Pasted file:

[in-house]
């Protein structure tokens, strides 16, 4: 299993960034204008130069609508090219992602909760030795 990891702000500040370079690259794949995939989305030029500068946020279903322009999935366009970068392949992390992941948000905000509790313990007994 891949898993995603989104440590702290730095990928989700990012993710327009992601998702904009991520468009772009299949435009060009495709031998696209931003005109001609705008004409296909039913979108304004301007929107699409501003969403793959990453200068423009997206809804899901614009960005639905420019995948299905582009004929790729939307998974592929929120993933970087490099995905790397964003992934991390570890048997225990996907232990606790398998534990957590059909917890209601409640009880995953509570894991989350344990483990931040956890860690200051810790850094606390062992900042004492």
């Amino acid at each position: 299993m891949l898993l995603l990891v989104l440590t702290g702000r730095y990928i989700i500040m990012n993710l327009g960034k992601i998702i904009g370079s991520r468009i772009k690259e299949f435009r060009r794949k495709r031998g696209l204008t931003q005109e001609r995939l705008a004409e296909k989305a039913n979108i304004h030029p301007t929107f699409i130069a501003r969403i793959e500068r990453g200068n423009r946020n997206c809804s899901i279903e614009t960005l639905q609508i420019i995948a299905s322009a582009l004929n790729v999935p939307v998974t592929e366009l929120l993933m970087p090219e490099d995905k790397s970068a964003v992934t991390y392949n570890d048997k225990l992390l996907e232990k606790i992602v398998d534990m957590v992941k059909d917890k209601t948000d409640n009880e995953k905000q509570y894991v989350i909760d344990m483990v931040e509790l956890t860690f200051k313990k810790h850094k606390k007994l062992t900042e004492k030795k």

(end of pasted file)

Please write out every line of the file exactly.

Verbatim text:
[in-house]
């Protein structure tokens, strides 16, 4: 299993960034204008130069609508090219992602909760030795 990891702000500040370079690259794949995939989305030029500068946020279903322009999935366009970068392949992390992941948000905000509790313990007994 891949898993995603989104440590702290730095990928989700990012993710327009992601998702904009991520468009772009299949435009060009495709031998696209931003005109001609705008004409296909039913979108304004301007929107699409501003969403793959990453200068423009997206809804899901614009960005639905420019995948299905582009004929790729939307998974592929929120993933970087490099995905790397964003992934991390570890048997225990996907232990606790398998534990957590059909917890209601409640009880995953509570894991989350344990483990931040956890860690200051810790850094606390062992900042004492």
């Amino acid at each position: 299993m891949l898993l995603l990891v989104l440590t702290g702000r730095y990928i989700i500040m990012n993710l327009g960034k992601i998702i904009g370079s991520r468009i772009k690259e299949f435009r060009r794949k495709r031998g696209l204008t931003q005109e001609r995939l705008a004409e296909k989305a039913n979108i304004h030029p301007t929107f699409i130069a501003r969403i793959e500068r990453g200068n423009r946020n997206c809804s899901i279903e614009t960005l639905q609508i420019i995948a299905s322009a582009l004929n790729v999935p939307v998974t592929e366009l929120l993933m970087p090219e490099d995905k790397s970068a964003v992934t991390y392949n570890d048997k225990l992390l996907e232990k606790i992602v398998d534990m957590v992941k059909d917890k209601t948000d409640n009880e995953k905000q509570y894991v989350i909760d344990m483990v931040e509790l956890t860690f200051k313990k810790h850094k606390k007994l062992t900042e004492k030795k």